- Banner Health, one of the largest non-profit hospital systems in the country, recently agreed to pay $18 million to the federal government to resolve Medicare fraud allegations involving 12 of its hospitals in Arizona and Colorado, the Department of Justice (DoJ) reported.
The Arizona-based system operates 28 acute care hospitals in six states and reports over $24.3 billion in total patient revenue, of which almost $13 billion is total inpatient revenue and $11.4 billion is outpatient revenue, according to data from Definitive Healthcare.
The federal government recently alleged that the large hospital system violated the False Claims Act after a former employee came forward with accusations that some of Banner Health’s hospitals knowingly submitted false claims to Medicare from Nov. 1, 2007, to Dec. 31, 2016. The false claims involved admitting patients to the hospital who could have been treated in the lower-cost outpatient setting.
Banner Health then allegedly billed Medicare for short-stay, inpatient procedures that should have been billed as less costly outpatient procedures. The healthcare fraud scheme resulted in the hospital system intentionally overcharging Medicare patients, according to the DoJ.
Performing procedures in the inpatient versus outpatient setting costs significantly more. The HHS Office of the Inspector General (OIG) reported in 2016 that Medicare paid three times more for a short inpatient stay than a short outpatient stay. For example, Medicare reimbursement for a coronary stent insertion was $13,269 when performed during an inpatient stay versus just $8,364 during an outpatient stay.
While hospitals received greater reimbursement checks from Medicare for inpatient procedures, beneficiaries ended up paying about two times more for the services, OIG added.
Additionally, the whistleblower alleged that Banner Health inflated the number of hours for which patients received outpatient observation care in reports to Medicare during the same period. Observation status is paid at the outpatient rate despite patients residing in hospital beds and receiving similar care as an inpatient.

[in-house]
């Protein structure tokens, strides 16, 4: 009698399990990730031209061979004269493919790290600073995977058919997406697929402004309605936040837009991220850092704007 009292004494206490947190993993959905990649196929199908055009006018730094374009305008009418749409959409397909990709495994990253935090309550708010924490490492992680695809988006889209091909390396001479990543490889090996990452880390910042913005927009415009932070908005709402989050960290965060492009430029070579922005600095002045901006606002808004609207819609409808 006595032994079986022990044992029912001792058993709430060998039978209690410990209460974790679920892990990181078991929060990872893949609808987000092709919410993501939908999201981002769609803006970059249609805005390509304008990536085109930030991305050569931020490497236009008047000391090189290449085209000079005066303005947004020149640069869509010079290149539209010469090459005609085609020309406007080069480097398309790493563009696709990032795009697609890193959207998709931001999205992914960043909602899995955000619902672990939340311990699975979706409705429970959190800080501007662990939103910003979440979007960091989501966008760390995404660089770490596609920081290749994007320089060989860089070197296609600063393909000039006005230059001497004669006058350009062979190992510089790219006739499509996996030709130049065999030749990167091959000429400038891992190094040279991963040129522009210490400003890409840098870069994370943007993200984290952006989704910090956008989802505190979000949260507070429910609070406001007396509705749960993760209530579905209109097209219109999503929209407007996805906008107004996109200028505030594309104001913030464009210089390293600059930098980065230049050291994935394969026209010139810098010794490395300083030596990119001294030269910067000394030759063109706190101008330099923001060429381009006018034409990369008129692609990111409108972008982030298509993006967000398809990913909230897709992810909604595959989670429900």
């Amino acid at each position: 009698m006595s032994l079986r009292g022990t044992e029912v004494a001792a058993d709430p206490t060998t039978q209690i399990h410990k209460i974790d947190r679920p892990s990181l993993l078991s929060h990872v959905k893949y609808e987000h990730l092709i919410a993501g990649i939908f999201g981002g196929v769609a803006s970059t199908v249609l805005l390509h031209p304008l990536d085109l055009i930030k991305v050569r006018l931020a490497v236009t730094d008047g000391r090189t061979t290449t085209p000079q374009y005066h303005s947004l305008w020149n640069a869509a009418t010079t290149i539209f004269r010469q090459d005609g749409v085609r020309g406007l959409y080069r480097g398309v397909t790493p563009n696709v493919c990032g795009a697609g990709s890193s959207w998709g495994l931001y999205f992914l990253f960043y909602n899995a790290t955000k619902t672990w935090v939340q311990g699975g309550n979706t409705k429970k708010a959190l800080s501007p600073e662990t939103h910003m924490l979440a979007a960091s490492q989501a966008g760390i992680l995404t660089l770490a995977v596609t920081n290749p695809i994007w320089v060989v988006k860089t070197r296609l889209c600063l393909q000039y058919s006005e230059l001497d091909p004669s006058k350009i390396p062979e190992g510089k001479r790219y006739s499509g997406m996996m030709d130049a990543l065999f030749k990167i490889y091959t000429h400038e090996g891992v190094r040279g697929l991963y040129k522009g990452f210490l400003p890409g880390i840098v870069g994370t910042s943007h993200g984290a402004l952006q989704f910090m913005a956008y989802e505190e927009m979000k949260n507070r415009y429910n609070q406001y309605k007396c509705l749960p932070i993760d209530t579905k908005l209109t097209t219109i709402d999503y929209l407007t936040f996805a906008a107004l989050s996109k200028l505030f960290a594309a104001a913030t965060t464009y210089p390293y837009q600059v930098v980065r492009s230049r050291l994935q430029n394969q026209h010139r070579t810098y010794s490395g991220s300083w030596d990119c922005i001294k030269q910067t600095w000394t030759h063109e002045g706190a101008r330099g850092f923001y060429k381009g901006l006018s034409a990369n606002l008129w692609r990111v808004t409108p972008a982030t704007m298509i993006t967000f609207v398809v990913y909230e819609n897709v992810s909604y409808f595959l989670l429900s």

“Hospitals that bill Medicare for more expensive services than are necessary will be held accountable,” stated Christian J. Schrank, Special Agent in Charge for the HHS Office of Inspector General. “Medical decisions should be made based on patients’ conditions and needs, not on providers’ profits.”
In addition to the $18 million settlement to resolve the Medicare fraud allegations, Banner Health also entered into a corporate integrity agreement with the HHS OIG. The agreement requires the hospital system to “engage in significant compliance efforts” over the next five years.
Banner Health must also retain an independent review organization to assess the accuracy of federal healthcare program claims.
“Taxpayers should not bear the burden of inpatient services that patients do not need,” said Chad A. Readler, Acting Assistant Attorney General for the Justice Department’s Civil Division. “The Department will continue its efforts to stop abuses of the nation’s healthcare resources and to ensure that patients receive the most appropriate care.”
On top of the recent Medicare fraud allegations, Banner Health also recently found itself under investigation for a 2016 healthcare data breach. A cybersecurity attack on July 13, 2016, potentially exposed personal and/or protected health information of 3.7 million patients, beneficiaries, providers, and food and beverage outlet customers.
Hackers reportedly gained access to Banner Health’s payment processing system at food and beverage outlets. They then accessed other servers containing patient data.
The Office of Civil Rights is investigating the healthcare data breach, according to an Ernst & Young year-end financial report. The hospital system could face potential fines as a result of the investigation.